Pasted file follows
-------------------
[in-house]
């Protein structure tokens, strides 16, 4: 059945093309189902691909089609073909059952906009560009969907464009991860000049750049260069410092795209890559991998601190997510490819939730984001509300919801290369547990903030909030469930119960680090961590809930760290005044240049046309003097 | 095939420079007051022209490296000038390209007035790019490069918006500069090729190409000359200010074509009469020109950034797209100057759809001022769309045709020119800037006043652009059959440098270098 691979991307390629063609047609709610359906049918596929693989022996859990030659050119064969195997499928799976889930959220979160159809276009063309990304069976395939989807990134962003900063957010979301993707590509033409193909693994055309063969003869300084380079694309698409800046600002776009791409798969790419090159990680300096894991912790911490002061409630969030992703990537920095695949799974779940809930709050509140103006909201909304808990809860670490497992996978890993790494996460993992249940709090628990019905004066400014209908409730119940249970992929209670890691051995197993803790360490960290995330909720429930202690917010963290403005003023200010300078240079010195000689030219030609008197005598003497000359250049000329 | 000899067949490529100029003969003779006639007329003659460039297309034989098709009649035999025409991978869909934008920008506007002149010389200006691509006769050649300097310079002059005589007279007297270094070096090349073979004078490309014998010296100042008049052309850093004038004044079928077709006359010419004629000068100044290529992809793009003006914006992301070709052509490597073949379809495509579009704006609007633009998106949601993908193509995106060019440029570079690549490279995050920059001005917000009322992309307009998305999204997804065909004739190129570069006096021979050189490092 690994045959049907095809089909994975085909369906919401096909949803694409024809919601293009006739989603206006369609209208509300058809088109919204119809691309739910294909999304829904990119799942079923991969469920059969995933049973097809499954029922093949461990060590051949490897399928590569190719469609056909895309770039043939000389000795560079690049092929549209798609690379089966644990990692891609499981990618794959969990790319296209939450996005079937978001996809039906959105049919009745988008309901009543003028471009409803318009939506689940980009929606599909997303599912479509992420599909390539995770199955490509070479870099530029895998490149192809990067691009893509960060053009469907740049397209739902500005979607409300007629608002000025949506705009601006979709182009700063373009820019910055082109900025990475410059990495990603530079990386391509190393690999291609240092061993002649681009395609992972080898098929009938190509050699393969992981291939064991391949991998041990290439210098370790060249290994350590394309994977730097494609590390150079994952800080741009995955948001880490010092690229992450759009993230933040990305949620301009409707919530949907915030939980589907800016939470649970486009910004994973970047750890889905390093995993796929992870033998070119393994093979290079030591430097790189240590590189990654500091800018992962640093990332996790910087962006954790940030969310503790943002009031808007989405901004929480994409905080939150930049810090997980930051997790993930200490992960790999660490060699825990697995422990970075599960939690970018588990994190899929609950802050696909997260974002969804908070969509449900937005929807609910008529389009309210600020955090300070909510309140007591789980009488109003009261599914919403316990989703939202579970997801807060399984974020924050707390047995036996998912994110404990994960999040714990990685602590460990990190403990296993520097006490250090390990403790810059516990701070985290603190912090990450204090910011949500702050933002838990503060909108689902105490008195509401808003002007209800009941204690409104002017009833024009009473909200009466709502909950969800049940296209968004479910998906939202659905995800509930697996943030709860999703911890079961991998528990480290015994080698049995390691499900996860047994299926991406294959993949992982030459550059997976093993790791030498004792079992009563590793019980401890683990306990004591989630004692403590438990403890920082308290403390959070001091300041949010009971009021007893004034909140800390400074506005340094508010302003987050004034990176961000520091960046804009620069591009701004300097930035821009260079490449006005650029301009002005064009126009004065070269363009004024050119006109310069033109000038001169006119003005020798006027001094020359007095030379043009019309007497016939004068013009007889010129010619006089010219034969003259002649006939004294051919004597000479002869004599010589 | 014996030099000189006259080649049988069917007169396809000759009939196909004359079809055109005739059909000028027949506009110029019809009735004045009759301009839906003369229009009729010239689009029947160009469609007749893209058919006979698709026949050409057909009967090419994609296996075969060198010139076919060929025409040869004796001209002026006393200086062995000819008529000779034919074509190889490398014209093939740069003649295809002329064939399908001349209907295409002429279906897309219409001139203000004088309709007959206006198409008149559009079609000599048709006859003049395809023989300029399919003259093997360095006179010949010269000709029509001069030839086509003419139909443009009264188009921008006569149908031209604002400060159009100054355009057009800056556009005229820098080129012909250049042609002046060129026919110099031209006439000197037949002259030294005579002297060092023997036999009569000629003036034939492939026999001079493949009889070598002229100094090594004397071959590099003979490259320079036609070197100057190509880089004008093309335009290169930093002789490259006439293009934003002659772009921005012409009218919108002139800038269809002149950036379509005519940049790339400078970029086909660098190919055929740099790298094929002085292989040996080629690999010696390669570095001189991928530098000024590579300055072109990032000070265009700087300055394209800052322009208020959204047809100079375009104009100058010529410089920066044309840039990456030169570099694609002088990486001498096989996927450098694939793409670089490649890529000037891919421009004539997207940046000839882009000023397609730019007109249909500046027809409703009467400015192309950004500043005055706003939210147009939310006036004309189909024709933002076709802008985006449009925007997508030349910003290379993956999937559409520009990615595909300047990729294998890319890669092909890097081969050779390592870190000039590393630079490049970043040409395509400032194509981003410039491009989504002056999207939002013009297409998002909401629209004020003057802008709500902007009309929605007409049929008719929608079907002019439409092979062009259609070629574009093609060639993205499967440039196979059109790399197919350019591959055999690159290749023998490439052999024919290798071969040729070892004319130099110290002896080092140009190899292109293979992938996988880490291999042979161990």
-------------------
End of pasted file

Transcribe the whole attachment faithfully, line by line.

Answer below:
[in-house]
């Protein structure tokens, strides 16, 4: 059945093309189902691909089609073909059952906009560009969907464009991860000049750049260069410092795209890559991998601190997510490819939730984001509300919801290369547990903030909030469930119960680090961590809930760290005044240049046309003097 | 095939420079007051022209490296000038390209007035790019490069918006500069090729190409000359200010074509009469020109950034797209100057759809001022769309045709020119800037006043652009059959440098270098 691979991307390629063609047609709610359906049918596929693989022996859990030659050119064969195997499928799976889930959220979160159809276009063309990304069976395939989807990134962003900063957010979301993707590509033409193909693994055309063969003869300084380079694309698409800046600002776009791409798969790419090159990680300096894991912790911490002061409630969030992703990537920095695949799974779940809930709050509140103006909201909304808990809860670490497992996978890993790494996460993992249940709090628990019905004066400014209908409730119940249970992929209670890691051995197993803790360490960290995330909720429930202690917010963290403005003023200010300078240079010195000689030219030609008197005598003497000359250049000329 | 000899067949490529100029003969003779006639007329003659460039297309034989098709009649035999025409991978869909934008920008506007002149010389200006691509006769050649300097310079002059005589007279007297270094070096090349073979004078490309014998010296100042008049052309850093004038004044079928077709006359010419004629000068100044290529992809793009003006914006992301070709052509490597073949379809495509579009704006609007633009998106949601993908193509995106060019440029570079690549490279995050920059001005917000009322992309307009998305999204997804065909004739190129570069006096021979050189490092 690994045959049907095809089909994975085909369906919401096909949803694409024809919601293009006739989603206006369609209208509300058809088109919204119809691309739910294909999304829904990119799942079923991969469920059969995933049973097809499954029922093949461990060590051949490897399928590569190719469609056909895309770039043939000389000795560079690049092929549209798609690379089966644990990692891609499981990618794959969990790319296209939450996005079937978001996809039906959105049919009745988008309901009543003028471009409803318009939506689940980009929606599909997303599912479509992420599909390539995770199955490509070479870099530029895998490149192809990067691009893509960060053009469907740049397209739902500005979607409300007629608002000025949506705009601006979709182009700063373009820019910055082109900025990475410059990495990603530079990386391509190393690999291609240092061993002649681009395609992972080898098929009938190509050699393969992981291939064991391949991998041990290439210098370790060249290994350590394309994977730097494609590390150079994952800080741009995955948001880490010092690229992450759009993230933040990305949620301009409707919530949907915030939980589907800016939470649970486009910004994973970047750890889905390093995993796929992870033998070119393994093979290079030591430097790189240590590189990654500091800018992962640093990332996790910087962006954790940030969310503790943002009031808007989405901004929480994409905080939150930049810090997980930051997790993930200490992960790999660490060699825990697995422990970075599960939690970018588990994190899929609950802050696909997260974002969804908070969509449900937005929807609910008529389009309210600020955090300070909510309140007591789980009488109003009261599914919403316990989703939202579970997801807060399984974020924050707390047995036996998912994110404990994960999040714990990685602590460990990190403990296993520097006490250090390990403790810059516990701070985290603190912090990450204090910011949500702050933002838990503060909108689902105490008195509401808003002007209800009941204690409104002017009833024009009473909200009466709502909950969800049940296209968004479910998906939202659905995800509930697996943030709860999703911890079961991998528990480290015994080698049995390691499900996860047994299926991406294959993949992982030459550059997976093993790791030498004792079992009563590793019980401890683990306990004591989630004692403590438990403890920082308290403390959070001091300041949010009971009021007893004034909140800390400074506005340094508010302003987050004034990176961000520091960046804009620069591009701004300097930035821009260079490449006005650029301009002005064009126009004065070269363009004024050119006109310069033109000038001169006119003005020798006027001094020359007095030379043009019309007497016939004068013009007889010129010619006089010219034969003259002649006939004294051919004597000479002869004599010589 | 014996030099000189006259080649049988069917007169396809000759009939196909004359079809055109005739059909000028027949506009110029019809009735004045009759301009839906003369229009009729010239689009029947160009469609007749893209058919006979698709026949050409057909009967090419994609296996075969060198010139076919060929025409040869004796001209002026006393200086062995000819008529000779034919074509190889490398014209093939740069003649295809002329064939399908001349209907295409002429279906897309219409001139203000004088309709007959206006198409008149559009079609000599048709006859003049395809023989300029399919003259093997360095006179010949010269000709029509001069030839086509003419139909443009009264188009921008006569149908031209604002400060159009100054355009057009800056556009005229820098080129012909250049042609002046060129026919110099031209006439000197037949002259030294005579002297060092023997036999009569000629003036034939492939026999001079493949009889070598002229100094090594004397071959590099003979490259320079036609070197100057190509880089004008093309335009290169930093002789490259006439293009934003002659772009921005012409009218919108002139800038269809002149950036379509005519940049790339400078970029086909660098190919055929740099790298094929002085292989040996080629690999010696390669570095001189991928530098000024590579300055072109990032000070265009700087300055394209800052322009208020959204047809100079375009104009100058010529410089920066044309840039990456030169570099694609002088990486001498096989996927450098694939793409670089490649890529000037891919421009004539997207940046000839882009000023397609730019007109249909500046027809409703009467400015192309950004500043005055706003939210147009939310006036004309189909024709933002076709802008985006449009925007997508030349910003290379993956999937559409520009990615595909300047990729294998890319890669092909890097081969050779390592870190000039590393630079490049970043040409395509400032194509981003410039491009989504002056999207939002013009297409998002909401629209004020003057802008709500902007009309929605007409049929008719929608079907002019439409092979062009259609070629574009093609060639993205499967440039196979059109790399197919350019591959055999690159290749023998490439052999024919290798071969040729070892004319130099110290002896080092140009190899292109293979992938996988880490291999042979161990």